For Jewish Pastries, Head to Harlem

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Alvin Lee Smalls found the recipe for rugelach in the newspaper almost six decades ago.

Mondays are usually slow at Lee Lee's Baked Goods, but people still trickled in to buy a bag or two of the bakery's main draw: rugelach.

Owner Alvin Lee Smalls, 75, knew nothing about the Jewish pastry until finding a recipe for it in the newspaper almost six decades ago.

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"I'd never heard about no rugelach," the South Carolina native, who goes by Mr. Lee, said. 

When Lee Lee's opened in 2001, it was surrounded by empty lots and its main customers came from a methadone clinic across the street. "They were a pain but they kept me going," Mr. Lee said.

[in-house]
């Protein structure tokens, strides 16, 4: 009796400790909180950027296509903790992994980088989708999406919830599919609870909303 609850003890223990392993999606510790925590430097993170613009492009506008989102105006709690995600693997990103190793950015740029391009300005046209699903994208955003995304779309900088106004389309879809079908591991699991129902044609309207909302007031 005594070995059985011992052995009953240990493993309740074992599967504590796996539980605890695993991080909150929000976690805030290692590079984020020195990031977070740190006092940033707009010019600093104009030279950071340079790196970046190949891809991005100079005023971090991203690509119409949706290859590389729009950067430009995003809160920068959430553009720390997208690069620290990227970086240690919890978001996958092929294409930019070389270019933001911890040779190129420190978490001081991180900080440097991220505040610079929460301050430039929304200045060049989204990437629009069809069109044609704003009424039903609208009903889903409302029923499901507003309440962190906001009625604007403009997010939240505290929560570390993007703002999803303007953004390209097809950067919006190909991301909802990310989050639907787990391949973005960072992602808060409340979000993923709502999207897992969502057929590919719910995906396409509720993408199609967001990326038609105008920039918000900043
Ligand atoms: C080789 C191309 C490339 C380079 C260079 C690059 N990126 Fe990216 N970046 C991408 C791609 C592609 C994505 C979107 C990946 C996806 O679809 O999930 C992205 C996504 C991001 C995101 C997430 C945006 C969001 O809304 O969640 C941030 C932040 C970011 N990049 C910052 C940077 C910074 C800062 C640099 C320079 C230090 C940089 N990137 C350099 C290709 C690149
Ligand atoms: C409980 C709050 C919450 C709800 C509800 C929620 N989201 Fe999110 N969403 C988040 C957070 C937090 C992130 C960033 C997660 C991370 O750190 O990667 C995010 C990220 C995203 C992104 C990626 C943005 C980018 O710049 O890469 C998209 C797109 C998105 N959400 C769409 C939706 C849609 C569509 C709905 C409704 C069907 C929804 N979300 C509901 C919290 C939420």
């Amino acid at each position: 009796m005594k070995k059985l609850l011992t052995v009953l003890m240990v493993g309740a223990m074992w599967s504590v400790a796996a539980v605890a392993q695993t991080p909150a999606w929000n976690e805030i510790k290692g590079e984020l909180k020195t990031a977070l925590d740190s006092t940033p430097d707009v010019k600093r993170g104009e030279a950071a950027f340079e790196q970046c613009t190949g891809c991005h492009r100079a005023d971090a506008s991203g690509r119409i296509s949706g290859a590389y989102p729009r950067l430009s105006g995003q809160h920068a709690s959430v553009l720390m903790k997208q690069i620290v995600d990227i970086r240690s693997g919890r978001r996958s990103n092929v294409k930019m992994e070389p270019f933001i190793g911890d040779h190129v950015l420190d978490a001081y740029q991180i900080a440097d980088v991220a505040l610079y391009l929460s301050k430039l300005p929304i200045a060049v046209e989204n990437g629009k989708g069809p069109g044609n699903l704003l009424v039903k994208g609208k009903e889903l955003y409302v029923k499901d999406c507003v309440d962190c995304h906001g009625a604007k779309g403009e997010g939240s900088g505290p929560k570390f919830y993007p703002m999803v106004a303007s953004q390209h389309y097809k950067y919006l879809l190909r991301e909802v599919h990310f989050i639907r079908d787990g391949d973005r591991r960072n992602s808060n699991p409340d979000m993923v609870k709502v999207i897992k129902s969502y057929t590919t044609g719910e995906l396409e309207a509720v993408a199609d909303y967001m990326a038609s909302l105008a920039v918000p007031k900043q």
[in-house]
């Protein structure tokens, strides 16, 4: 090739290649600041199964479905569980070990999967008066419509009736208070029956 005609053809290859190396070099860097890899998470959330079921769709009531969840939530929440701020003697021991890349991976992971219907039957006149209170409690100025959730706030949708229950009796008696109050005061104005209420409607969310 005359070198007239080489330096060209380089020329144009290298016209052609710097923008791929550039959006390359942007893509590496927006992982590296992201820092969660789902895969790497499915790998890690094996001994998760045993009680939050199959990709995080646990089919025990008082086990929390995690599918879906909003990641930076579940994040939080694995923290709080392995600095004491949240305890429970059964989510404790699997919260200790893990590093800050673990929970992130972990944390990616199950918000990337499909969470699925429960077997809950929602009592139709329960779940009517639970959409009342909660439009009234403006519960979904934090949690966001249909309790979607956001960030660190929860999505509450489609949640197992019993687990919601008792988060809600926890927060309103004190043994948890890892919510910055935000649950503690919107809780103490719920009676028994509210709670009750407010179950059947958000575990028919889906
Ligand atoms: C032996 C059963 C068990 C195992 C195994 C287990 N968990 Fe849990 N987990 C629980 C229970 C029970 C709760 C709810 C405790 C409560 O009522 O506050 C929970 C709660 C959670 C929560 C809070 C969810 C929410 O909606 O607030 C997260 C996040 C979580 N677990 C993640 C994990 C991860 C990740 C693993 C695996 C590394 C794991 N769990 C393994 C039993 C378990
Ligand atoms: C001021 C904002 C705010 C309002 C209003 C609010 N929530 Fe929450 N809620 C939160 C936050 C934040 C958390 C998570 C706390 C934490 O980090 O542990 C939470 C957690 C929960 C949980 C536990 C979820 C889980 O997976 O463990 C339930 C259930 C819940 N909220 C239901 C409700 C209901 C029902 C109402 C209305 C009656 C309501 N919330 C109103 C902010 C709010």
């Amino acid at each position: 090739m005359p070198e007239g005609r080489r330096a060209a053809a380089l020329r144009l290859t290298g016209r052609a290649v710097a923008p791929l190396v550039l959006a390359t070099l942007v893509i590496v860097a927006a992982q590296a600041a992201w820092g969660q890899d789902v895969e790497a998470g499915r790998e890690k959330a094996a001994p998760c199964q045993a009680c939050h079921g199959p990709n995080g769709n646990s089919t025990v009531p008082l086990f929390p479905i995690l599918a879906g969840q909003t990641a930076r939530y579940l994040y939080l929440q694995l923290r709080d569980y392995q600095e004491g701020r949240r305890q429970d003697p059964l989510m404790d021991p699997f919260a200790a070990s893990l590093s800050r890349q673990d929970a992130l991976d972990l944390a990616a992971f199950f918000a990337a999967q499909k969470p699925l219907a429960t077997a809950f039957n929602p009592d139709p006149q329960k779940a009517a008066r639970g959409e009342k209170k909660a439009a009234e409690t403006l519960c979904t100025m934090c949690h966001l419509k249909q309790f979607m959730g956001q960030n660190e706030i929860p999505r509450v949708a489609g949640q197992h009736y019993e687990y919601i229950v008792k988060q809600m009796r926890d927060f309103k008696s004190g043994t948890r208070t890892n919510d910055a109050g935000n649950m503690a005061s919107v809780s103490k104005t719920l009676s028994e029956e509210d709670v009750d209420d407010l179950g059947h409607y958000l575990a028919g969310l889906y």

Lee_Lee_Baked_goods, alvin_lee_smalls, rugelach

Now, the clinic has closed and the corner of 118th street and Frederick Douglas Boulevard is filling up with luxury apartment buildings, coffee shops and patisseries. Like many of the older businesses in the neighborhood, Lee Lee's has gone through its ups and downs.

"I went though some hard times in business," he said. "You work for nothing, but you can still jiggle some money to do things you like."

Lee_Lee_Baked_goods, alvin_lee_smalls, rugelach

Mr. Lee moved to New York in 1962 and got a job peeling onions at New York Hospital. There was a bakery there and the staff let him help out in the kitchen — he's been baking ever since.

"Yeah, I'm gonna retire. That's what I've done my whole life, bake," Mr. Lee said. "Never a dull moment though."